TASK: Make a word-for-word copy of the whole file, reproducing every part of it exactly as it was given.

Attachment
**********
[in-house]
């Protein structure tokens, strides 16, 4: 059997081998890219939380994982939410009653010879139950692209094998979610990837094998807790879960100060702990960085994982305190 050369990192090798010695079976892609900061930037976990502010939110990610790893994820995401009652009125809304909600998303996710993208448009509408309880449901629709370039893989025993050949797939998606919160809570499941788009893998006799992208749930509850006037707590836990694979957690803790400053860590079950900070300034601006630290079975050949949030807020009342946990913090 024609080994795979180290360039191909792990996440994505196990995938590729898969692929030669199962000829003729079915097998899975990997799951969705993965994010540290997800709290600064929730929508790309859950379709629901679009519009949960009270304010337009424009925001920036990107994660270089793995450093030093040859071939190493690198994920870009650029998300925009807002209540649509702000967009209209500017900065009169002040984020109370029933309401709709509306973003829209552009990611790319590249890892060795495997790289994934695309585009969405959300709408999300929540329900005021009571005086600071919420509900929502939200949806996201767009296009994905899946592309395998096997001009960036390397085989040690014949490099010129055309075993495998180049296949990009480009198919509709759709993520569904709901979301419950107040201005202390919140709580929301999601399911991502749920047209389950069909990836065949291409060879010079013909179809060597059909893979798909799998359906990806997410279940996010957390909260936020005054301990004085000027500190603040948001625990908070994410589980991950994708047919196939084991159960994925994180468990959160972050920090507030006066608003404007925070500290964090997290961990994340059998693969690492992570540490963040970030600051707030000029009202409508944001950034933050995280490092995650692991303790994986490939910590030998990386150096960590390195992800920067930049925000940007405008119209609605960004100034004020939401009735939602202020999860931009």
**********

[in-house]
């Protein structure tokens, strides 16, 4: 059997081998890219939380994982939410009653010879139950692209094998979610990837094998807790879960100060702990960085994982305190 050369990192090798010695079976892609900061930037976990502010939110990610790893994820995401009652009125809304909600998303996710993208448009509408309880449901629709370039893989025993050949797939998606919160809570499941788009893998006799992208749930509850006037707590836990694979957690803790400053860590079950900070300034601006630290079975050949949030807020009342946990913090 024609080994795979180290360039191909792990996440994505196990995938590729898969692929030669199962000829003729079915097998899975990997799951969705993965994010540290997800709290600064929730929508790309859950379709629901679009519009949960009270304010337009424009925001920036990107994660270089793995450093030093040859071939190493690198994920870009650029998300925009807002209540649509702000967009209209500017900065009169002040984020109370029933309401709709509306973003829209552009990611790319590249890892060795495997790289994934695309585009969405959300709408999300929540329900005021009571005086600071919420509900929502939200949806996201767009296009994905899946592309395998096997001009960036390397085989040690014949490099010129055309075993495998180049296949990009480009198919509709759709993520569904709901979301419950107040201005202390919140709580929301999601399911991502749920047209389950069909990836065949291409060879010079013909179809060597059909893979798909799998359906990806997410279940996010957390909260936020005054301990004085000027500190603040948001625990908070994410589980991950994708047919196939084991159960994925994180468990959160972050920090507030006066608003404007925070500290964090997290961990994340059998693969690492992570540490963040970030600051707030000029009202409508944001950034933050995280490092995650692991303790994986490939910590030998990386150096960590390195992800920067930049925000940007405008119209609605960004100034004020939401009735939602202020999860931009």